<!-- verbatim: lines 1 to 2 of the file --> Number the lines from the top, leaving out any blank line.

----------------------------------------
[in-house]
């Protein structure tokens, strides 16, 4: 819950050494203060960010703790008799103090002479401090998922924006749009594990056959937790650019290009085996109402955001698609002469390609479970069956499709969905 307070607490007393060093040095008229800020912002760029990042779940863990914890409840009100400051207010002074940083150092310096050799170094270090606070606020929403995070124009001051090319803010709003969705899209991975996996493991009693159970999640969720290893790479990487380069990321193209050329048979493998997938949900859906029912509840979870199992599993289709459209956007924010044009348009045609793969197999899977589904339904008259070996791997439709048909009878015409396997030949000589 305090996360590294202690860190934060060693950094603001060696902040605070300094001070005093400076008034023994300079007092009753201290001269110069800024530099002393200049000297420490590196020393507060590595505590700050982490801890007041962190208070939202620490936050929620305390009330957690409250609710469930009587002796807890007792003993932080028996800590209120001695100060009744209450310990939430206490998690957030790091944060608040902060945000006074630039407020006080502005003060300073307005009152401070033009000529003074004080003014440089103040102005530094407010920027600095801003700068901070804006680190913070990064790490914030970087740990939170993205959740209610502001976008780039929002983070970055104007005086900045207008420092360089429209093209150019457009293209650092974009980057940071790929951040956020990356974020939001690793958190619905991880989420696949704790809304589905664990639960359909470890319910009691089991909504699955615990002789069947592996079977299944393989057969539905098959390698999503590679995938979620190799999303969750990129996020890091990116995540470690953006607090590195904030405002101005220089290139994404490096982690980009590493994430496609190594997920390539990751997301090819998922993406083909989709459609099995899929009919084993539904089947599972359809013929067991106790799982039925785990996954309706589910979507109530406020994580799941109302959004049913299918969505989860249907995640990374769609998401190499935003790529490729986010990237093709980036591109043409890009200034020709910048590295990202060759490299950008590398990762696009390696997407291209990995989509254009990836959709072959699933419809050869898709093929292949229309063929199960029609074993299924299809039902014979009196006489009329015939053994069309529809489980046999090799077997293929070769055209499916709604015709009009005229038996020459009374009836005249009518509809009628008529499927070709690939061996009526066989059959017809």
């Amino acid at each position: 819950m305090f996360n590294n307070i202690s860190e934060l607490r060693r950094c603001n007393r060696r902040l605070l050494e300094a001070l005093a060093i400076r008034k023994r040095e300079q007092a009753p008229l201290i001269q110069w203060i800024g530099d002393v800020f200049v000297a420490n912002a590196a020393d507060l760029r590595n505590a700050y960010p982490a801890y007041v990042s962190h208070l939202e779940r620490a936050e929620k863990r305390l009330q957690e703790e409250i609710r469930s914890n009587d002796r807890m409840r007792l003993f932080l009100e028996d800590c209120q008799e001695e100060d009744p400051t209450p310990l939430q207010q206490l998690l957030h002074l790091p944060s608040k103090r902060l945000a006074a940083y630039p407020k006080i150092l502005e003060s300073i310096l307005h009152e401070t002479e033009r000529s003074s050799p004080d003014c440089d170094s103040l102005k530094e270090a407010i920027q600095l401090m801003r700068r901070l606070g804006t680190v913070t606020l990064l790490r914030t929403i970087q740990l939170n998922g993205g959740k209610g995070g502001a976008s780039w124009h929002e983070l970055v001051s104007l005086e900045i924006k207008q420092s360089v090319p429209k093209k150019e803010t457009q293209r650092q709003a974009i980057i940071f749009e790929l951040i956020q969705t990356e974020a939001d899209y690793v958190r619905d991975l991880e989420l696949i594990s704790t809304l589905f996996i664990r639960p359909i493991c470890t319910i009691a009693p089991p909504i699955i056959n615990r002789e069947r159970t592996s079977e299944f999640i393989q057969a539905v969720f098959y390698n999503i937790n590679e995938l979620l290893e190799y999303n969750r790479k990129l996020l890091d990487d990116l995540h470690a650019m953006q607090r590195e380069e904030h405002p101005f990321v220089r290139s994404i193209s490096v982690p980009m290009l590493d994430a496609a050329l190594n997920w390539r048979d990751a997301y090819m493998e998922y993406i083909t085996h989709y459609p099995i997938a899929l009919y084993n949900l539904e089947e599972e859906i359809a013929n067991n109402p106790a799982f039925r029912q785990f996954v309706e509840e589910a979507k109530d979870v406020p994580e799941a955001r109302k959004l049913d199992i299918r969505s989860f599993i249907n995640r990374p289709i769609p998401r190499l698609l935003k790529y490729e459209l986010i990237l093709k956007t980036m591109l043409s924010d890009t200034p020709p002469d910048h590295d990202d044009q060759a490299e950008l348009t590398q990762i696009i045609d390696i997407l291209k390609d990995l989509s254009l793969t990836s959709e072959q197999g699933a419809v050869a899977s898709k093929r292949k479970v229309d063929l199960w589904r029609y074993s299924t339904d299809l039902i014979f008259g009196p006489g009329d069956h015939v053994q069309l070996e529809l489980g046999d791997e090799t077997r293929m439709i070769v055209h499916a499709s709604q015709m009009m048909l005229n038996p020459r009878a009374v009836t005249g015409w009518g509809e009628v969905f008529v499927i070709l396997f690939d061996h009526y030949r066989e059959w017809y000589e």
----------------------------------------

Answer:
[in-house]
């Protein structure tokens, strides 16, 4: 819950050494203060960010703790008799103090002479401090998922924006749009594990056959937790650019290009085996109402955001698609002469390609479970069956499709969905 307070607490007393060093040095008229800020912002760029990042779940863990914890409840009100400051207010002074940083150092310096050799170094270090606070606020929403995070124009001051090319803010709003969705899209991975996996493991009693159970999640969720290893790479990487380069990321193209050329048979493998997938949900859906029912509840979870199992599993289709459209956007924010044009348009045609793969197999899977589904339904008259070996791997439709048909009878015409396997030949000589 305090996360590294202690860190934060060693950094603001060696902040605070300094001070005093400076008034023994300079007092009753201290001269110069800024530099002393200049000297420490590196020393507060590595505590700050982490801890007041962190208070939202620490936050929620305390009330957690409250609710469930009587002796807890007792003993932080028996800590209120001695100060009744209450310990939430206490998690957030790091944060608040902060945000006074630039407020006080502005003060300073307005009152401070033009000529003074004080003014440089103040102005530094407010920027600095801003700068901070804006680190913070990064790490914030970087740990939170993205959740209610502001976008780039929002983070970055104007005086900045207008420092360089429209093209150019457009293209650092974009980057940071790929951040956020990356974020939001690793958190619905991880989420696949704790809304589905664990639960359909470890319910009691089991909504699955615990002789069947592996079977299944393989057969539905098959390698999503590679995938979620190799999303969750990129996020890091990116995540470690953006607090590195904030405002101005220089290139994404490096982690980009590493994430496609190594997920390539990751997301090819998922993406083909989709459609099995899929009919084993539904089947599972359809013929067991106790799982039925785990996954309706589910979507109530406020994580799941109302959004049913299918969505989860249907995640990374769609998401190499935003790529490729986010990237093709980036591109043409890009200034020709910048590295990202060759490299950008590398990762696009390696997407291209990995989509254009990836959709072959699933419809050869898709093929292949229309063929199960029609074993299924299809039902014979009196006489009329015939053994069309529809489980046999090799077997293929070769055209499916709604015709009009005229038996020459009374009836005249009518509809009628008529499927070709690939061996009526066989059959017809």